After two embarrassing prison escapes of one of the most sought-after criminals in the world, Mexican officials seem committed to extraditing Joaquín “El Chapo” Guzmán to the US. But don’t expect the Mexican government to hand him over any time soon.
Top officials in the office of Mexico’s attorney general are saying the process will take at least a year (link in Spanish,) if not several more. “We’ve had procedures that lasted around four to six years,” José Manuel Merino Madrid, who oversees Mexico’s extraditions, told Imagen Radio’s Adela Micha.
If El Chapo’s last jailbreak is any guidance, he would be long gone by then. After the last time he was caught, in February of 2014, it took him 17 months to escape from the Penal del Altiplano, the same maximum-security prison where he’s being held now. Mexico’s attorney general’s office did not respond to an interview request. Attorney general Arely Gómez González has said her office is taking all the necessary steps to fulfill the US’s extradition order for Guzmán.
Here’s why completing the job will take a while:
Under Mexican laws, an individual subject to extradition has the right to contest it through the courts. Guzmán has already filed numerous injunctions (Spanish) to prevent his extradition, including several while he was on the run. That will no doubt stretch out the process.
An extradition can be relatively straightforward, Stephen Vladeck, a law professor at American University, told Quartz. But at the end of the day, how easy or difficult it turns out to be depends on the sending country’s willingness to cooperate.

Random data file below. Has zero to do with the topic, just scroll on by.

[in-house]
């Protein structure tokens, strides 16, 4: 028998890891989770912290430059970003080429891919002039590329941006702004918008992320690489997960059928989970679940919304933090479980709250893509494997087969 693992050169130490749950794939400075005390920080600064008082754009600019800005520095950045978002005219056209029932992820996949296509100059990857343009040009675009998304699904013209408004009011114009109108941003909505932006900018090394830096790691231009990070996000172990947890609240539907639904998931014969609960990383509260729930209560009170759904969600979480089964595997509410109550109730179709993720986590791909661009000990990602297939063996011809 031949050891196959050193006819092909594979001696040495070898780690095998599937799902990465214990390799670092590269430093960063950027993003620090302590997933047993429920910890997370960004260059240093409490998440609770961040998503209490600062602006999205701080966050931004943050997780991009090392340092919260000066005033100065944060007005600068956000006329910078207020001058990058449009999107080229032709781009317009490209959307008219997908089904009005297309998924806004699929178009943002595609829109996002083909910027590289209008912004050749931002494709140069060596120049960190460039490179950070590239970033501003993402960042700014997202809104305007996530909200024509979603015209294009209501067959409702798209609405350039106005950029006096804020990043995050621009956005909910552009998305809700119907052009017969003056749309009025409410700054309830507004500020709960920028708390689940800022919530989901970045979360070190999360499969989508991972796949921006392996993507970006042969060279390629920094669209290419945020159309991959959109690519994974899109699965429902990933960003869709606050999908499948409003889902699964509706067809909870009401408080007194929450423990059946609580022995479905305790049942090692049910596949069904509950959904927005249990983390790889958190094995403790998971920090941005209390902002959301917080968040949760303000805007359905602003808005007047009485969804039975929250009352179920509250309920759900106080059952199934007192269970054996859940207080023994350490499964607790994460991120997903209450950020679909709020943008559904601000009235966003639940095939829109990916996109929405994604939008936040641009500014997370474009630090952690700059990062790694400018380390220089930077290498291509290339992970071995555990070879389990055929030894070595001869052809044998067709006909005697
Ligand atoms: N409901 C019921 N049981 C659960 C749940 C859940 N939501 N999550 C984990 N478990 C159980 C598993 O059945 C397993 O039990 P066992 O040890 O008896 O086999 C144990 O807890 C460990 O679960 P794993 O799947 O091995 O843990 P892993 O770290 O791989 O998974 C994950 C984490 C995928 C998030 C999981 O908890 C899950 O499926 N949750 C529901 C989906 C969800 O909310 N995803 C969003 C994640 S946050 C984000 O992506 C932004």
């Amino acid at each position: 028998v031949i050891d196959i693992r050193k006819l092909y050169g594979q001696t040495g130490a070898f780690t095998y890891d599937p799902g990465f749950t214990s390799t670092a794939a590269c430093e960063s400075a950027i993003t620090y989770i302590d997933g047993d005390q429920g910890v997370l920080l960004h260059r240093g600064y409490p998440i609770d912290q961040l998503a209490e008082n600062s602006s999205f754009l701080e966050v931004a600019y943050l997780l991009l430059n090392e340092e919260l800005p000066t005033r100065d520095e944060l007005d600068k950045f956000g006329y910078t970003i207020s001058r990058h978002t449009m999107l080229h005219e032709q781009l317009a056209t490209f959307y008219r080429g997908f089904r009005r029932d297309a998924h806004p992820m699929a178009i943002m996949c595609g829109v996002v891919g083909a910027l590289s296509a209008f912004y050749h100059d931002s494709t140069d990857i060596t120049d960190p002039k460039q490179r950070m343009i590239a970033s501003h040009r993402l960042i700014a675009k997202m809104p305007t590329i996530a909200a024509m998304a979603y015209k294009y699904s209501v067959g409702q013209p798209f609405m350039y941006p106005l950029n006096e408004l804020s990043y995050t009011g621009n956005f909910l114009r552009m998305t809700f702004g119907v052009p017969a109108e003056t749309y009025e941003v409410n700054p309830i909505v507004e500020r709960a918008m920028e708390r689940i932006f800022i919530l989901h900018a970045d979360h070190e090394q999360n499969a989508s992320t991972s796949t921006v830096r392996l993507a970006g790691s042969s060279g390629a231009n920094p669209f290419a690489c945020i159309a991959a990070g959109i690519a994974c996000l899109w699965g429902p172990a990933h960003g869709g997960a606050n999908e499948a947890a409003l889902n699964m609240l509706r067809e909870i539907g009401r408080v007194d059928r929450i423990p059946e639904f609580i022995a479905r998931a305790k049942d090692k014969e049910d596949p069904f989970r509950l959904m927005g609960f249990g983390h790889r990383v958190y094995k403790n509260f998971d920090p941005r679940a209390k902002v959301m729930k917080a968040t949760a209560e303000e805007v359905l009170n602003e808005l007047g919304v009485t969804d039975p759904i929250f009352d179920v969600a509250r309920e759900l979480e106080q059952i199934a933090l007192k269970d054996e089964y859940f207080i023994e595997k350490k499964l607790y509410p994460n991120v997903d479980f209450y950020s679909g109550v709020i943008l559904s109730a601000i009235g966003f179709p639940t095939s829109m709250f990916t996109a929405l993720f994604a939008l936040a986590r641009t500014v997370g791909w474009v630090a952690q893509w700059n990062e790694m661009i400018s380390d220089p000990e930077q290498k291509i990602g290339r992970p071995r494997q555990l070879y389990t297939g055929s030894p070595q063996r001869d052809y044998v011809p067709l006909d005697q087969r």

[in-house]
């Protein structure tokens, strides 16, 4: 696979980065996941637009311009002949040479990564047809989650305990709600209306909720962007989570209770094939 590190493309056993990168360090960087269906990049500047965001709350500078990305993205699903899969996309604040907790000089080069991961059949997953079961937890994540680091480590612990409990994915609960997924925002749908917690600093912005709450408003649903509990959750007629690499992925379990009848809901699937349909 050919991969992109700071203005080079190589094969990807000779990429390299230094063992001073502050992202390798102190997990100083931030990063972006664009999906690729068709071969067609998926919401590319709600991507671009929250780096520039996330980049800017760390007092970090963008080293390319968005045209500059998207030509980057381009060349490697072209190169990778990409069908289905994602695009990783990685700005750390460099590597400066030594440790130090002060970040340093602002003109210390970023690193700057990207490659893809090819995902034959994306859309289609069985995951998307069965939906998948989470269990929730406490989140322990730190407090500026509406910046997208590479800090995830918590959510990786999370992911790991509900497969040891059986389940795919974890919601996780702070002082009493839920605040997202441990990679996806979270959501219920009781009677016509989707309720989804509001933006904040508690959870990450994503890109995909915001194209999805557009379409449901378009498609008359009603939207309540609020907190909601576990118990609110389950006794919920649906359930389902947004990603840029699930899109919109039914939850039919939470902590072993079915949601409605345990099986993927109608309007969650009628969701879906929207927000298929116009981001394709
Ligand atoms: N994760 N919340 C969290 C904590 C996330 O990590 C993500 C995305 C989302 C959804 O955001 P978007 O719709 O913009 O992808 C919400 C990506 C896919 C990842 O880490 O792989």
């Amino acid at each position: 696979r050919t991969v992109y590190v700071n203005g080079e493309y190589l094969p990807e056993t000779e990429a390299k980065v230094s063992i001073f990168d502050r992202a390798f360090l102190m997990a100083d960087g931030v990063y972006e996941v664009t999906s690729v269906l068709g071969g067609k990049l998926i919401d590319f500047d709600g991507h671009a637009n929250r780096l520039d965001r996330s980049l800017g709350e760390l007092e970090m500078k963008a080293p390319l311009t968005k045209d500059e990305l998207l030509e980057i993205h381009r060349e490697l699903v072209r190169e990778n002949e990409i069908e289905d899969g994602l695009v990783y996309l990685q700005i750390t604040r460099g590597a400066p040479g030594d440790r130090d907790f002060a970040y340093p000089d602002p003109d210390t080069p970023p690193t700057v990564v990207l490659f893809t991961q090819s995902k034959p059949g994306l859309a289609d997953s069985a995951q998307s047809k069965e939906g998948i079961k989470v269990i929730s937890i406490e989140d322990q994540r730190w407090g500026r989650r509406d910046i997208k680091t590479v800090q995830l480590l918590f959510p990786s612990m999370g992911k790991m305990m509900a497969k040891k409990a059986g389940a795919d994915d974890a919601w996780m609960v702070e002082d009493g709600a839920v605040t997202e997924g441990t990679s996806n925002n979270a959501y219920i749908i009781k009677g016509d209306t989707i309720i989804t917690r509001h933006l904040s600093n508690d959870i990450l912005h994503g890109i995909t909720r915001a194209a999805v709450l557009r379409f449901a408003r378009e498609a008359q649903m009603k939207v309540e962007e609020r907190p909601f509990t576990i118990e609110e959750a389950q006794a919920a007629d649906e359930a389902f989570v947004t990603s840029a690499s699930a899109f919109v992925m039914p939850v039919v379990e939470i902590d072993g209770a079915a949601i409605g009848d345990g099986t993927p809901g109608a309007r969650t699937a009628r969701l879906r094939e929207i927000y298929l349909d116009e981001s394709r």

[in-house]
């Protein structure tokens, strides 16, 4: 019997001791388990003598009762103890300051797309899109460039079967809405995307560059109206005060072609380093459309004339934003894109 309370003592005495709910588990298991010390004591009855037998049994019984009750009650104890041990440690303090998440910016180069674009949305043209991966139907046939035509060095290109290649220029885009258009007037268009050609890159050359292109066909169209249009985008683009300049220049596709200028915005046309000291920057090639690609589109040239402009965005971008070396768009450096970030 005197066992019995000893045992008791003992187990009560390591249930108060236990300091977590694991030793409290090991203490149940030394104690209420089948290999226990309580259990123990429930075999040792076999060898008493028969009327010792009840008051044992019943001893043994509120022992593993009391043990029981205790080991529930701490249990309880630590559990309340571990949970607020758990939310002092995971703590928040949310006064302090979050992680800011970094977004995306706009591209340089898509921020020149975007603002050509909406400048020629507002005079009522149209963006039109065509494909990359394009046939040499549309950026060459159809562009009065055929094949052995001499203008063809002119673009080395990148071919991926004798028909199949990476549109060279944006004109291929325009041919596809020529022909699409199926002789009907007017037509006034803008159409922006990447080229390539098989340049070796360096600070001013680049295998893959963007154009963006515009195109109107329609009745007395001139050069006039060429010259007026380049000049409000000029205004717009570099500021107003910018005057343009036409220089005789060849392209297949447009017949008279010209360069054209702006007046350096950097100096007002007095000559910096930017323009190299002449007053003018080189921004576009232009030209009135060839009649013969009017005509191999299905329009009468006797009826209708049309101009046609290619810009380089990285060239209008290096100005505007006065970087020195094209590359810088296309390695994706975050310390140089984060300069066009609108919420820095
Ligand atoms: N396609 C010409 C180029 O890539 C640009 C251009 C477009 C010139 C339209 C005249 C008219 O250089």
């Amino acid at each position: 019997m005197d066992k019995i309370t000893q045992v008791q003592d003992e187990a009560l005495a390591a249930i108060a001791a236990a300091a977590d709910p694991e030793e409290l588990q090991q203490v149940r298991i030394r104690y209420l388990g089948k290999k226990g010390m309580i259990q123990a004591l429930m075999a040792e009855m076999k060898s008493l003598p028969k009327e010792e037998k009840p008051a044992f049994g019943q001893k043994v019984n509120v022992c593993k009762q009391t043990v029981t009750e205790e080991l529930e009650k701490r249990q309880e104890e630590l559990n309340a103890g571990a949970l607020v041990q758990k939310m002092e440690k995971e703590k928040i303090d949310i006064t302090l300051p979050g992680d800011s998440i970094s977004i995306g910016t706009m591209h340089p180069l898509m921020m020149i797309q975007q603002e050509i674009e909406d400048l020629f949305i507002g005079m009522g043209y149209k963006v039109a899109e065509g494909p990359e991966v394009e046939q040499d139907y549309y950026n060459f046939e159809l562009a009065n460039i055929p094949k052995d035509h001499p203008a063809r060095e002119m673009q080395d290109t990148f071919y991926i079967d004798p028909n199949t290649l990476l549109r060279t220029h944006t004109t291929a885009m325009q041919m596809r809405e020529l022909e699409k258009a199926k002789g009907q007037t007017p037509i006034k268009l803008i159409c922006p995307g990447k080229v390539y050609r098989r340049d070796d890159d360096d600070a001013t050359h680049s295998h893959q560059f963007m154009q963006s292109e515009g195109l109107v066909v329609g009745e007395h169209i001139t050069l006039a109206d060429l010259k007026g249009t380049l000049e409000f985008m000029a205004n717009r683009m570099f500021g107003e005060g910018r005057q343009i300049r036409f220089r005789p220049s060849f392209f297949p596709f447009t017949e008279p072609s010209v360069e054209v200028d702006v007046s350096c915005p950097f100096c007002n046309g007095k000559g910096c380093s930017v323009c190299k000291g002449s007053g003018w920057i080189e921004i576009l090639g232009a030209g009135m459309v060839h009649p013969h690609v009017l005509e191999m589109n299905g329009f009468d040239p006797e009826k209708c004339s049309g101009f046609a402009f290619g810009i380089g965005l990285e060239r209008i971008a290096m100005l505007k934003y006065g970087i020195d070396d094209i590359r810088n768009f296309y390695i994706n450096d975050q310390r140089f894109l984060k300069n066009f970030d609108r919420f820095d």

“A country that doesn’t want to cooperate can find lots of ways to get lost in the bureaucracy,” he adds. “It’s really 90% politics and maybe 10% law.”
It’s unclear how anxious Mexican president Enrique Peña Nieto is of shipping El Chapo north. Mexico’s extraditions to the US have trended down since he took office at the end of 2012.
On Jan. 13, Mexico’s secretary of the interior, Miguel Ángel Osorio Chong, said during a radio interview (Spanish) that the government’s current focus is on questioning Guzmán, not extraditing him.
“Right now what’s more important is the information that we can receive that helps us bring peace to the area where he had influence,” he told Radio Fórmula.
Guzmán’s capture is also catching the US at a time when it doesn’t have an ambassador in Mexico to prod officials to speed things up. Florida senator Marco Rubio, who is Cuban-American, has reportedly held up the confirmation of the White House’s nominee for the post as a protest against US president Barack Obama’s opening of diplomatic relations with Cuba.
Asked earlier this week about the request for Guzmán’s extradition, US State Department spokesman John Kirby declined to comment directly on the case, referring reporters to the US Justice Department, which carries out extraditions. But he did say it would be easier to deepen cooperation with Mexico if the US had an ambassador in that country.
After a lifelong career in organized crime, including as head of one of Mexico’s most powerful cartels, Guzmán is bound to have ample inside knowledge about alleged relationships and deals between the government and drug traffickers, says John Ackerman, a law professor at National Autonomous University of Mexico, or UNAM.
“There’s not a lot of interest in having this man sharing all the information he has about the complicity between politicians and drug traffickers,” he tells Quartz. “For them, it’s more comfortable having him in Mexico and being the sole owners of that information.”
Ackerman is betting that El Chapo will escape again before he’s sent to the US.
Prosecutors perhaps could be saying it will take years to hand over Guzmán in order to mislead his lawyers and later catch them by surprise with a sudden extradition agreement, argues Raúl Benitez, a security expert at UNAM. And he tells Quartz there could be countless other reasons for why Mexican authorities are saying they can’t extradite Guzmán faster.
But if there’s one good reason to extradite Guzmán as quickly as possible, it’s this: A third escape is simply too big a risk for Mexico to to take.